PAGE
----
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Calcutta High Court asks panel to decide on poll deferral

SEC was directed to decide within 48 hours whether polls to four civic bodies scheduled for January 22 could be postponed by four to six weeks
Calcutta High Court.
Calcutta High Court.
File photo.

Tapas Ghosh   |   Calcutta   |   Published 15.01.22, 01:33 AM

Calcutta High Court on Friday directed the State Election Commission to decide within 48 hours whether polls to four civic bodies scheduled for January 22 could be postponed by four to six weeks in the backdrop of a surge in Covid-19 cases and told the panel that it had the power to defer the date.

A division bench, which consisted of Chief Justice Prakash Shrivastava and Justice Ajoy Kumar Mukherjee, said in its seven-page verdict: “Hence we dispose of the present petition with a direction to the SEC to consider the galloping speed with which Covid cases are increasing and also to take account the issue if holding of election in such situation will be in the public interest and if free and fair election is possible on the date notified and take a decision in respect of postponement of the election for short period of 4 to 6 weeks….”

The order also said: “The State Election Commission is directed to take a decision in this regard within a period of 48 hours.”

The division bench delivered the verdict in response to a PIL filed by social activist Bimal Bhattacharyya seeking an order asking the SEC to postpone the January 22 civic polls in view of the spike in the Covid cases in the state.

During the hearing of the case on Thursday, the state government and the SEC had expressed two divergent views about the postponement or the cancellation of the polls to the municipal corporations in Siliguri, Asansol, Chandernagore and Bidhannagar.

The state government had said that SEC had the sole power to postpone or cancel any civic or panchayat poll. The SEC had countered the government’s claim and said it needed the state’s approval to postpone or cancel the January 22 polls.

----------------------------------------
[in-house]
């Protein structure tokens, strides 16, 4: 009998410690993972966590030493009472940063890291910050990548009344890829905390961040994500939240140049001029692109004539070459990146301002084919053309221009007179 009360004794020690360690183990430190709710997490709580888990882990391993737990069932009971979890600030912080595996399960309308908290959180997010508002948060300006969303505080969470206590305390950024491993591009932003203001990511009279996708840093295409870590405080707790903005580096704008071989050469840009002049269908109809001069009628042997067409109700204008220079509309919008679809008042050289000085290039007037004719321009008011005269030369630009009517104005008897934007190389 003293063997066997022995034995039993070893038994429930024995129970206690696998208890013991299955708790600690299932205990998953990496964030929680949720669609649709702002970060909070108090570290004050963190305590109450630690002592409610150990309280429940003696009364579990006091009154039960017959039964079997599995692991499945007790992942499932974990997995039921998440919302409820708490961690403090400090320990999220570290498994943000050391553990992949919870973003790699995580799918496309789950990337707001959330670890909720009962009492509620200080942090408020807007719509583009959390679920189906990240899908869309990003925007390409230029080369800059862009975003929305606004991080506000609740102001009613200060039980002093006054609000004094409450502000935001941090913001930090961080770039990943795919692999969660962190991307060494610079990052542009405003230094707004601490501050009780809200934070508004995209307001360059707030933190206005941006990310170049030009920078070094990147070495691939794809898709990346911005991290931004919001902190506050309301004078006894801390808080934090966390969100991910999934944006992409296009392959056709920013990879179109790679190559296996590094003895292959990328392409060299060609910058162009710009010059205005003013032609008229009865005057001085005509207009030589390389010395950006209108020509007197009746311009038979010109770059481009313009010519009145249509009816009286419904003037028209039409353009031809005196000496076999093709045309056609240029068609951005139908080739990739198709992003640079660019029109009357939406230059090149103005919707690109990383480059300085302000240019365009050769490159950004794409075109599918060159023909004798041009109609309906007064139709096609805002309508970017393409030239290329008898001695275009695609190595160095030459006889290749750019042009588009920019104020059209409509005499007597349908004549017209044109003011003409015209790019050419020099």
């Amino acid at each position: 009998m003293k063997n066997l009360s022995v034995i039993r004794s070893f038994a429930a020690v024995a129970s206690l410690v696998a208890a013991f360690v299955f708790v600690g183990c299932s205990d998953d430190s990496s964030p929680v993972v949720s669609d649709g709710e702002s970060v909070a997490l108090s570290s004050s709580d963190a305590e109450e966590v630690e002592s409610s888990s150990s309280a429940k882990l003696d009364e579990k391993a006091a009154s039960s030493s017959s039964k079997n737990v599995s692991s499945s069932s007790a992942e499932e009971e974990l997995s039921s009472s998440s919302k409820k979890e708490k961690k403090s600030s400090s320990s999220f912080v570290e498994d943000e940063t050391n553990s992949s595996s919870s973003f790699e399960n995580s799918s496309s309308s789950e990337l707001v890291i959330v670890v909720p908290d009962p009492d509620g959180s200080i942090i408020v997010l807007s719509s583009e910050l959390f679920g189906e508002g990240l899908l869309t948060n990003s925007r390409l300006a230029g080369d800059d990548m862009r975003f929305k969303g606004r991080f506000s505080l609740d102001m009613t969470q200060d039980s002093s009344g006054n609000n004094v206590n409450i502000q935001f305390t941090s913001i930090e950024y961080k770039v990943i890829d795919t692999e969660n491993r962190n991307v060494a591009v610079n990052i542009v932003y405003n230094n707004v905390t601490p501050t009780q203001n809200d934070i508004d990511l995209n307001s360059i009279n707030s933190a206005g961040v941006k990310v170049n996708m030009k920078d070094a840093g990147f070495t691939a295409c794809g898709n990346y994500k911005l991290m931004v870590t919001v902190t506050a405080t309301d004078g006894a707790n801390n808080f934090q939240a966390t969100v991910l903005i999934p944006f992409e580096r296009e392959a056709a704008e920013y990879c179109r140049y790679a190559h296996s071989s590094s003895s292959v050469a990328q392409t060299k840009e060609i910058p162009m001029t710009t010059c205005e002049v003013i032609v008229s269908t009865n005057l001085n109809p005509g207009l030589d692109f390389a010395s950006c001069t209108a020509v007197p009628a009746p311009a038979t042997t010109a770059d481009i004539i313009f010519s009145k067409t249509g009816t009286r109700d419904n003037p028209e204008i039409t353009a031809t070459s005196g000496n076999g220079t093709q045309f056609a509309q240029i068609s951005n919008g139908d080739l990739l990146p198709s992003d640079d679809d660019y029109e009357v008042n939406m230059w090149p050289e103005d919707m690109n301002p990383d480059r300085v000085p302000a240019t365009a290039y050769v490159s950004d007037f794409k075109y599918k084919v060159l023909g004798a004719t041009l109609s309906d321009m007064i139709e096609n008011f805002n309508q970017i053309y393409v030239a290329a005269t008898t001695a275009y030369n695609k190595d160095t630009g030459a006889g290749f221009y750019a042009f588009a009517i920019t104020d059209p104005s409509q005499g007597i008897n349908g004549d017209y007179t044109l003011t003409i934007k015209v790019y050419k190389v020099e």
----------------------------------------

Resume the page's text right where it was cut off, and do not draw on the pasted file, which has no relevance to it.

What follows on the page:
The division bench in its verdict on Friday brought an end to the controversy by citing verdicts of the Supreme Court.

The high court said: “…from the date of election till the end of declaration of results a judicial hands-off is mandated by non-obstante clause contained in Article 243-ZG of the Constitution. It had been clarified that bar contained in Article 243-ZG(a) applies only to the Court’s and not to the Election Commission which is to supervise, direct and control preparation of electoral rolls and conduct the election to the municipalities.”

It went on to add: “It has further been clarified that if the assistance of the is writ court is required in subserving the progress of the election and facilitating its completion, the writ Court my issue orders.”

The order also stated: “It has been categorically held that it is entirely upon the State Election Commission to set the election process in motion, in any case where the constitutional or statutory provision is not followed or infracted, to postpone the election process until such illegal action is remedied.”

“Considering the issue relating to the Legislative Assemblies of the State Hon’ble Supreme Court in the matter of Special Reference No 1 of 2002, In Re, (2002) 8 SCC 237 has held that the superintendence, direction and control of electoral roles and conduct of election is within exclusive domain of Election Commission under Article 324 and it is the duty of Election Commission hold free and fair elections at the earliest,” the bench said in its order.

In its conclusion, the order said: “…it is clear that that the State Election Commission is vested with the power to take a decision in respect of deferment of the dates of elections if the situation arises in order to free and fair elections.”

At the administrative level, sources in the SEC said its officials were in touch with the state government to arrive at a consensus on whether the civic polls should be deferred. The sources said the commission was inclined towards postponing the January 22 polls.

Responding to the court’s order, a former state electoral officer said on condition of anonymity that the SEC had the right to unilaterally postpone the polls on the basis of its assessment of the situation.

“If there is a devastating earthquake at places where polls will be held, will the SEC go ahead with the election?” the former electoral officer asked and advised the SEC to take cue from the court’s order and defer the elections.

Reacting to the court’s order, Opposition parties, which have been demanding postponement of the polls, took potshots at the SEC.

State Congress chief Adhir Ranjan Chowdhury said: “What kind of passing the buck is this? Why can't the commission take a call? Why would the high court have to interfere? Is the state government incapable of deciding on its own?”

Stating that the BJP had been demanding deferment of civic polls, state party chief Sukanta Majumdar said: "The court must have been stricter and asked the poll panel to defer the polls without pushing the ball to their (SEC) court.

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